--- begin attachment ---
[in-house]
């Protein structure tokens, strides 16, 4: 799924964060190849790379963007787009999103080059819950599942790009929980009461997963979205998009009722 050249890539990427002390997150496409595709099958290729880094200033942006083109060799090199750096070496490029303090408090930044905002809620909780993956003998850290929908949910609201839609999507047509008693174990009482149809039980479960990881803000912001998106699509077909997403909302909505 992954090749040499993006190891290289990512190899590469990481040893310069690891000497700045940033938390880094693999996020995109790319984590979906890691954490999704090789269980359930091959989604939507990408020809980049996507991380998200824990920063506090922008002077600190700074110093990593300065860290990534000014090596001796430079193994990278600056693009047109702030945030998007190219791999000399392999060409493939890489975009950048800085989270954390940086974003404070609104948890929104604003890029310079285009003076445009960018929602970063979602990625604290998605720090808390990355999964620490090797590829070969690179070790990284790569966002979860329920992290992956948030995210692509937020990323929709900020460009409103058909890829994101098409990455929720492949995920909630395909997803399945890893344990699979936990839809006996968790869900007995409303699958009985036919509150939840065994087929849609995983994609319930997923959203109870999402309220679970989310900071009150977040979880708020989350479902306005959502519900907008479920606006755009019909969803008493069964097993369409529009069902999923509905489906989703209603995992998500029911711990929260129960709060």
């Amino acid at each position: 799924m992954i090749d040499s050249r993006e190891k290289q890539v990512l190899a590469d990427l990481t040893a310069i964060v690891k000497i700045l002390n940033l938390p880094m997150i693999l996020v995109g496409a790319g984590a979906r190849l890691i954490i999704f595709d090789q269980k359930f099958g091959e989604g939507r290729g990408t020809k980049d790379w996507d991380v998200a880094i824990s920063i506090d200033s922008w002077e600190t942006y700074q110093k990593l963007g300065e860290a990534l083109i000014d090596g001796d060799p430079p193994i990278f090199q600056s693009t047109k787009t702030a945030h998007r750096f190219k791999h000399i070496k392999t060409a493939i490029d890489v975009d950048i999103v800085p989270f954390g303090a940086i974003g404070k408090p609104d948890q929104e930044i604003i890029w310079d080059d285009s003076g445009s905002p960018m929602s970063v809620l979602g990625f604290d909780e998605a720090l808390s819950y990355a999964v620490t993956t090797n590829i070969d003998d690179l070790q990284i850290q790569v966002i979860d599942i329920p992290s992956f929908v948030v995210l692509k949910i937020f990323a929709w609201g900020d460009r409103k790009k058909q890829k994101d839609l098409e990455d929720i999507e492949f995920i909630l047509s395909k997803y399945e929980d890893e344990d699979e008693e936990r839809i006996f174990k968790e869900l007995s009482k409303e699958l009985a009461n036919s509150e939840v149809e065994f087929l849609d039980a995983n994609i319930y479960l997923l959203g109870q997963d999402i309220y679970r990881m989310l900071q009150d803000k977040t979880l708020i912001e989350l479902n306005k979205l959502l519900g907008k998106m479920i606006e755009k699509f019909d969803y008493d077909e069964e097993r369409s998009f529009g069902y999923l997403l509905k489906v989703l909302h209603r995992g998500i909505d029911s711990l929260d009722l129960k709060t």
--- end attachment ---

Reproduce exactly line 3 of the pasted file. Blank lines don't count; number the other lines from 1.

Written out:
């Amino acid at each position: 799924m992954i090749d040499s050249r993006e190891k290289q890539v990512l190899a590469d990427l990481t040893a310069i964060v690891k000497i700045l002390n940033l938390p880094m997150i693999l996020v995109g496409a790319g984590a979906r190849l890691i954490i999704f595709d090789q269980k359930f099958g091959e989604g939507r290729g990408t020809k980049d790379w996507d991380v998200a880094i824990s920063i506090d200033s922008w002077e600190t942006y700074q110093k990593l963007g300065e860290a990534l083109i000014d090596g001796d060799p430079p193994i990278f090199q600056s693009t047109k787009t702030a945030h998007r750096f190219k791999h000399i070496k392999t060409a493939i490029d890489v975009d950048i999103v800085p989270f954390g303090a940086i974003g404070k408090p609104d948890q929104e930044i604003i890029w310079d080059d285009s003076g445009s905002p960018m929602s970063v809620l979602g990625f604290d909780e998605a720090l808390s819950y990355a999964v620490t993956t090797n590829i070969d003998d690179l070790q990284i850290q790569v966002i979860d599942i329920p992290s992956f929908v948030v995210l692509k949910i937020f990323a929709w609201g900020d460009r409103k790009k058909q890829k994101d839609l098409e990455d929720i999507e492949f995920i909630l047509s395909k997803y399945e929980d890893e344990d699979e008693e936990r839809i006996f174990k968790e869900l007995s009482k409303e699958l009985a009461n036919s509150e939840v149809e065994f087929l849609d039980a995983n994609i319930y479960l997923l959203g109870q997963d999402i309220y679970r990881m989310l900071q009150d803000k977040t979880l708020i912001e989350l479902n306005k979205l959502l519900g907008k998106m479920i606006e755009k699509f019909d969803y008493d077909e069964e097993r369409s998009f529009g069902y999923l997403l509905k489906v989703l909302h209603r995992g998500i909505d029911s711990l929260d009722l129960k709060t």